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My attorney had taken his shirt off and was pouring beer on his chest, to facilitate the tanning process.

It's from a book. Does it make sense to you? Because the author uses the past perfect tense and then the past progressive tense, right? I can't really find anything regarding this form online.

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    English is very flexible about mixing tenses. He'd previously taken his shirt off, and then poured beer on his chest. – Barmar Apr 1 at 22:49
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    Native speakers choose verb forms (tenses) clause by clause. Although it is very common that the tense in the second clause is the same as the tense in the first clause, this is in no sense a "rule". Without the context I would interpret the sentence as: Before I walked into the room, the attorney had taken off his shirt (past perfect). As I walked into the room he was in the process of pouring beer onto his chest (past continuous). – Shoe Apr 2 at 7:04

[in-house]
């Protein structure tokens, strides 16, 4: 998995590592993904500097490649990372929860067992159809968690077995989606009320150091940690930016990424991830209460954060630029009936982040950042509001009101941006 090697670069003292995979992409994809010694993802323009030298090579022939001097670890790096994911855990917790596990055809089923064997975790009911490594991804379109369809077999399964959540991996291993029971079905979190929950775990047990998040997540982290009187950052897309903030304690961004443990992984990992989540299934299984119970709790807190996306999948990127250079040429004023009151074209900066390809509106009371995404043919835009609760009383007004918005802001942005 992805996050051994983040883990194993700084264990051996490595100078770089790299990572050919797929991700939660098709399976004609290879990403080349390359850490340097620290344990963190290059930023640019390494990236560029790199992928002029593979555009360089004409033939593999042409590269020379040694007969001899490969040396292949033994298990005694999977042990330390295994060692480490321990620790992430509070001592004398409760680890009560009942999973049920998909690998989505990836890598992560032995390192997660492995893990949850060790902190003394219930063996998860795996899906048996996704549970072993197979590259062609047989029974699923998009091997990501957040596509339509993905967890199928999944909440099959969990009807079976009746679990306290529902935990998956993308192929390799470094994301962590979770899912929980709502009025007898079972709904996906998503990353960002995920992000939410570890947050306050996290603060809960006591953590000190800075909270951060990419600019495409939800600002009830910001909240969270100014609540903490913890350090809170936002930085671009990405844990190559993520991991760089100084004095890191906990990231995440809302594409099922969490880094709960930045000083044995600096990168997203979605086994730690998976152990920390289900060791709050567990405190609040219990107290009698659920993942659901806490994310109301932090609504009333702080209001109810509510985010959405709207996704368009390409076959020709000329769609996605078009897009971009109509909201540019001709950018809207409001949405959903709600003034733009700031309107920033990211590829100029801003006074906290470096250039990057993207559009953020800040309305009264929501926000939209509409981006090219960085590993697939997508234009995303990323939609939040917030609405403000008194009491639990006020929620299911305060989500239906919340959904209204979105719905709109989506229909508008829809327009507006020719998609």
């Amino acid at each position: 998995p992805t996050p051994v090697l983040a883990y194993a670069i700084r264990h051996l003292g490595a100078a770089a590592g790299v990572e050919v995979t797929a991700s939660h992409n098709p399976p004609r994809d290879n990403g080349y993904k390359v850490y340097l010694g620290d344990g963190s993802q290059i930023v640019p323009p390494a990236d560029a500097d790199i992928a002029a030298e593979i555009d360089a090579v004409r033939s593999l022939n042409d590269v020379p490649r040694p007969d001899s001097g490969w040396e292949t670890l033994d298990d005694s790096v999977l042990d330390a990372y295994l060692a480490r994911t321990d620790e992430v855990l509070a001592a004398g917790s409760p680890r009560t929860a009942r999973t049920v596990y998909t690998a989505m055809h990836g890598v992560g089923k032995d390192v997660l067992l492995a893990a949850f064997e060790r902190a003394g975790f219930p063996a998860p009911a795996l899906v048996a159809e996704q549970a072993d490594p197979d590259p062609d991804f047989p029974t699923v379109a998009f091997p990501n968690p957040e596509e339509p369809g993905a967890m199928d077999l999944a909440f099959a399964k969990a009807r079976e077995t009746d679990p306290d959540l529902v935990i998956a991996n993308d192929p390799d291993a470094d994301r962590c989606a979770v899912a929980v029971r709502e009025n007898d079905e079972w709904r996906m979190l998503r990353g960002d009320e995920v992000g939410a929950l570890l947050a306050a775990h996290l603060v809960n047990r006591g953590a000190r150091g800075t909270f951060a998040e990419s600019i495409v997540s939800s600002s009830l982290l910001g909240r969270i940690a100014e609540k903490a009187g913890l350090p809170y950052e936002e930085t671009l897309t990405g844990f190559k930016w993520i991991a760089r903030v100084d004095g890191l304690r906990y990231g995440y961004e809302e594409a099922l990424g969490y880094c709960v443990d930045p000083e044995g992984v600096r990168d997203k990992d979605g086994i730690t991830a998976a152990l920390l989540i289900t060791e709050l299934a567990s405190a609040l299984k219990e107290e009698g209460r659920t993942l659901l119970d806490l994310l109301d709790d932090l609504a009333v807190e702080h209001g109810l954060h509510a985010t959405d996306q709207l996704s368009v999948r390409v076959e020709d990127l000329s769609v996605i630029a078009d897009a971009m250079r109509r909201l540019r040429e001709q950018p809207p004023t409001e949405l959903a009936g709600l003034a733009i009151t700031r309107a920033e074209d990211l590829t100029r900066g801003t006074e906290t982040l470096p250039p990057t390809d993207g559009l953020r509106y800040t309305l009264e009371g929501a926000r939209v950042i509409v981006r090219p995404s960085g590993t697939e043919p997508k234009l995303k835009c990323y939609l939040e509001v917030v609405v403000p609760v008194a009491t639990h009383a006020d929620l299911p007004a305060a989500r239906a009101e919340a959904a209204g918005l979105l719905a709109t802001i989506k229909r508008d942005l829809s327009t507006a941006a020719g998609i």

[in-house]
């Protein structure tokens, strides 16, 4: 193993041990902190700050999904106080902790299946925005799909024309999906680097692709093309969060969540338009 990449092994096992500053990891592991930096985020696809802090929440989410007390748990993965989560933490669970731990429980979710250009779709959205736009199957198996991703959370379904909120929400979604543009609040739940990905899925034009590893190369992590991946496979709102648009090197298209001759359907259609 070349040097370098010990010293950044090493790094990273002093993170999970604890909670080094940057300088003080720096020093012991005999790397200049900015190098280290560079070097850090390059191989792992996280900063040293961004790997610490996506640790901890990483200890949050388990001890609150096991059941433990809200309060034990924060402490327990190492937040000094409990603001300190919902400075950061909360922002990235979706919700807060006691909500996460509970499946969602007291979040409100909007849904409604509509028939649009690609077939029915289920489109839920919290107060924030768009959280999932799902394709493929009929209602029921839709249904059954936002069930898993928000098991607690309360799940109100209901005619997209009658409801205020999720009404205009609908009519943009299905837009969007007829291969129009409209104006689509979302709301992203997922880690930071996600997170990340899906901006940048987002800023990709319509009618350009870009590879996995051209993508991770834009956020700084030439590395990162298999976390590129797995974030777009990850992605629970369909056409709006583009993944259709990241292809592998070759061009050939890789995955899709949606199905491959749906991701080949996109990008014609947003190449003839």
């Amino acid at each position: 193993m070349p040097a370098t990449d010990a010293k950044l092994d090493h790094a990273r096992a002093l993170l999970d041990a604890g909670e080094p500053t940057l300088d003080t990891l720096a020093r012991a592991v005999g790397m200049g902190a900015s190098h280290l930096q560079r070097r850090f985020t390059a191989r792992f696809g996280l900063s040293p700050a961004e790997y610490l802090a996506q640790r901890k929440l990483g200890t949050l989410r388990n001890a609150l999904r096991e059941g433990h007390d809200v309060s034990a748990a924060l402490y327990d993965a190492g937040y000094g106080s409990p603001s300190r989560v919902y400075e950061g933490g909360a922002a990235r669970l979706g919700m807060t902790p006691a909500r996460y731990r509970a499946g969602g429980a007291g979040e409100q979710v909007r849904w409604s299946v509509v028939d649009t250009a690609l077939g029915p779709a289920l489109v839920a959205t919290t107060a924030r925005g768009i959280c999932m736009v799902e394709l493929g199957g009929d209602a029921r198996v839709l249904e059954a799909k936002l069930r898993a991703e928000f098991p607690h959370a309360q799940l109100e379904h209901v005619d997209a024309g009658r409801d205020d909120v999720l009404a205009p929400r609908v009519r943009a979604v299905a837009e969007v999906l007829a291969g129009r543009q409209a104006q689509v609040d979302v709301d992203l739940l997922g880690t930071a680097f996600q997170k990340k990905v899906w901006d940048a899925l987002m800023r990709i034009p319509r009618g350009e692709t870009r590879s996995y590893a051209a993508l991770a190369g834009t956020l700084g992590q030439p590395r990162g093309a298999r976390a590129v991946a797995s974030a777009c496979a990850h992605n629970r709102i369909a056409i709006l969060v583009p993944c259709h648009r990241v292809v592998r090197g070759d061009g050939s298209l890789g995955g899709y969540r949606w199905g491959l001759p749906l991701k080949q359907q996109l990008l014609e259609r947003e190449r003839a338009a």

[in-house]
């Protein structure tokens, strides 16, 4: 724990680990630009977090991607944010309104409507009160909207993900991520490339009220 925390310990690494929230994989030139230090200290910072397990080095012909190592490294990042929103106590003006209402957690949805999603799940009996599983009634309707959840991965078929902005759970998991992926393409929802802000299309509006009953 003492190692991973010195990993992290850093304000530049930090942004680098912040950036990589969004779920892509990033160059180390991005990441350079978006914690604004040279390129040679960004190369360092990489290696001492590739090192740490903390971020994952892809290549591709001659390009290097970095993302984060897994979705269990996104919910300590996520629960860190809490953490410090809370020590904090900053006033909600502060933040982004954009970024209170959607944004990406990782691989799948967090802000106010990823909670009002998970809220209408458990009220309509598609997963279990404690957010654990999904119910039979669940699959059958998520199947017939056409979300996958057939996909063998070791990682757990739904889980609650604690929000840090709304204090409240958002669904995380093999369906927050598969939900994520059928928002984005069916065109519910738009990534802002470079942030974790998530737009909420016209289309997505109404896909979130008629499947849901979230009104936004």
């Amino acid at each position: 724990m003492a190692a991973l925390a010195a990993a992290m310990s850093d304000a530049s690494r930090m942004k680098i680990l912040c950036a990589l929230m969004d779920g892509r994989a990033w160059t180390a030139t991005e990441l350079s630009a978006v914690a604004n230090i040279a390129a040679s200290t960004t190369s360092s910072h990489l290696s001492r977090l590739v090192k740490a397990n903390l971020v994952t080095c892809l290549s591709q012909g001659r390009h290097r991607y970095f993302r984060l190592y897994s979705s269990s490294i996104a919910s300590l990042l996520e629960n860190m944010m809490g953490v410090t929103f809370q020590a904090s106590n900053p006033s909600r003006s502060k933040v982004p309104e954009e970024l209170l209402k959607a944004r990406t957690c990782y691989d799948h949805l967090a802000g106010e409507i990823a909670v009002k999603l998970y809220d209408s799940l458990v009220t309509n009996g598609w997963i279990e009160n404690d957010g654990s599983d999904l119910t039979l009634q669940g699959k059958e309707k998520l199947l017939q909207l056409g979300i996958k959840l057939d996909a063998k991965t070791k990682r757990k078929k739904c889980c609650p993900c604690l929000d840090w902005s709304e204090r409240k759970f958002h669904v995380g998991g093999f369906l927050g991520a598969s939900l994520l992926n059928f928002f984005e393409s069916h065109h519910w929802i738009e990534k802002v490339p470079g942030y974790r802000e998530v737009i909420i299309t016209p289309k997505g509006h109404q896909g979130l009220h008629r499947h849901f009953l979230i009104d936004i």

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The tense used for the verb "to pour" does not matter, as long as it is a tense of the past; this is so because the past perfect is used for actions that happened before another action that happens in the past (ref.). So the following would also be correct.

  • My attorney had taken his shirt off and he poured beer on his chest, to facilitate the tanning process.
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  • 'My attorney took off his shirt and poured beer on his chest to facilitate the tanning process', that sounds better. Why mixing two tenses that are timed afar? – Ram Pillai Apr 2 at 4:30
  • It isn't 'better', just different. It implies that the speaker watched the whole process. He had taken his shirt off could mean that he had already done so when the speaker saw him. The continuous tense indicates that he was still pouring the beer. – Kate Bunting Apr 2 at 8:13
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The past perfect is a sort of double past tense. The pouring of beer on his chest was preceded by his taking off his shirt.

The point of time the sentence is concerned with is that when he was pouring beer on his chest. The taking off of the shirt occurred at some previous, unspecified time.

Were the sentence to read My attorney took off his shirt and poured beer on his chest it would be a series of events where and would mark order and not coordination.

Note what happens when we reverse the order:

My attorney was pouring beer on his chest and had taken off his shirt

vs

My attorney was pouring beer on his chest and took off his shirt.

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